Making Games With Pygame¶
Table of Contents¶
First of all, I will assume you have read the Line By Line Chimp tutorial, which introduces the basics of Python and pygame. Give it a read before reading this tutorial, as I won’t bother repeating what that tutorial says (or at least not in as much detail). This tutorial is aimed at those who understand how to make a ridiculously simple little “game”, and who would like to make a relatively simple game like Pong. It introduces you to some concepts of game design, some simple mathematics to work out ball physics, and some ways to keep your game easy to maintain and expand.
All the code in this tutorial works toward implementing TomPong, a game I’ve written. By the end of the tutorial, you should not only have a firmer grasp of pygame, but you should also understand how TomPong works, and how to make your own version.
Now, for a brief recap of the basics of pygame. A common method of organising the code for a game is to divide it into the following six sections:
- Load modules which are required in the game. Standard stuff, except that you should remember to import the pygame local names as well as the pygame module itself
- Resource handling classes; define some classes to handle your most basic resources, which will be loading images and sounds, as well as connecting and disconnecting to and from networks, loading save game files, and any other resources you might have.
- Game object classes; define the classes for your game object. In the pong example, these will be one for the player’s bat (which you can initialise multiple times, one for each player in the game), and one for the ball (which can again have multiple instances). If you’re going to have a nice in-game menu, it’s also a good idea to make a menu class.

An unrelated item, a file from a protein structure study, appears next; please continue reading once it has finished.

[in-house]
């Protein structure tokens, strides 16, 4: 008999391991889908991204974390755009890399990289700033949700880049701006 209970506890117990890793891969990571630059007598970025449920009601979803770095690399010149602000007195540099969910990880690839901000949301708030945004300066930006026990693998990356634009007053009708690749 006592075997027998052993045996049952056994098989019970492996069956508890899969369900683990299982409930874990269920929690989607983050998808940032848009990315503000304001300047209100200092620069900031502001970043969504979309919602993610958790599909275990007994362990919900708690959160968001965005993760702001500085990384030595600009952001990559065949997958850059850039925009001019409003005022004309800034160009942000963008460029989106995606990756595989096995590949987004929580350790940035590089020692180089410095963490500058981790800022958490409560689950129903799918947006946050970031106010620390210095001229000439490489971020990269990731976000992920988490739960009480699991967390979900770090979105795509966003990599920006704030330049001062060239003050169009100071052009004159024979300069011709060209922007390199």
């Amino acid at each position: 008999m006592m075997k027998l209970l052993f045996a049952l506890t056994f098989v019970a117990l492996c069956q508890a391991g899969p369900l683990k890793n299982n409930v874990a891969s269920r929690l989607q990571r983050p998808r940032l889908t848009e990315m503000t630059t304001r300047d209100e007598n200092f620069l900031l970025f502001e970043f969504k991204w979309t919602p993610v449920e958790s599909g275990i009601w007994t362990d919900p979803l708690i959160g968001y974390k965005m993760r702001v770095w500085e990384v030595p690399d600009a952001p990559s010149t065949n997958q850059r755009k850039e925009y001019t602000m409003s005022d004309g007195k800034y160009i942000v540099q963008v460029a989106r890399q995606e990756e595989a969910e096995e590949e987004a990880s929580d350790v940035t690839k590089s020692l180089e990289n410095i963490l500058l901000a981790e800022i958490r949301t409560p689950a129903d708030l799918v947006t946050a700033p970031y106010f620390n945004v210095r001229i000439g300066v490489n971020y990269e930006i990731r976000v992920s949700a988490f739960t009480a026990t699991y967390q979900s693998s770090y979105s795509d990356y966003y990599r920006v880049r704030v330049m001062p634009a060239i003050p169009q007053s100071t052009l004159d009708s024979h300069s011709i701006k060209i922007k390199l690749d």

- Any other game functions; define other necessary functions, such as scoreboards, menu handling, etc. Any code that you could put into the main game logic, but that would make understanding said logic harder, should be put into its own function. So as plotting a scoreboard isn’t game logic, it should be moved into a function.
- Initialise the game, including the pygame objects themselves, the background, the game objects (initialising instances of the classes) and any other little bits of code you might want to add in.
- The main loop, into which you put any input handling (i.e. watching for users hitting keys/mouse buttons), the code for updating the game objects, and finally for updating the screen.
Every game you make will have some or all of those sections, possibly with more of your own. For the purposes of this tutorial, I will
write about how TomPong is laid out, and the ideas I write about can be transferred to almost any kind of game you might make. I will
also assume that you want to keep all of the code in a single file, but if you’re making a reasonably large game, it’s often a good
idea to source certain sections into module files. Putting the game object classes into a file called
example, can help you keep game logic separate from game objects. If you have a lot of resource handling code, it can also be handy
to put that into
resources.py. You can then
from objects,resources import * to import all of the
classes and functions.
1.1. A note on coding styles¶
The first thing to remember when approaching any programming project is to decide on a coding style, and stay consistent. Python solves a lot of the problems because of its strict interpretation of whitespace and indentation, but you can still choose the size of your indentations, whether you put each module import on a new line, how you comment code, etc. You’ll see how I do all of this in the code examples; you needn’t use my style, but whatever style you adopt, use it all the way through the program code. Also try to document all of your classes, and comment on any bits of code that seem obscure, though don’t start commenting the obvious. I’ve seen plenty of people do the following:
player1.score += scoreup # Add scoreup to player1 score
The worst code is poorly laid out, with seemingly random changes in style, and poor documentation. Poor code is not only annoying for other people, but it also makes it difficult for you to maintain.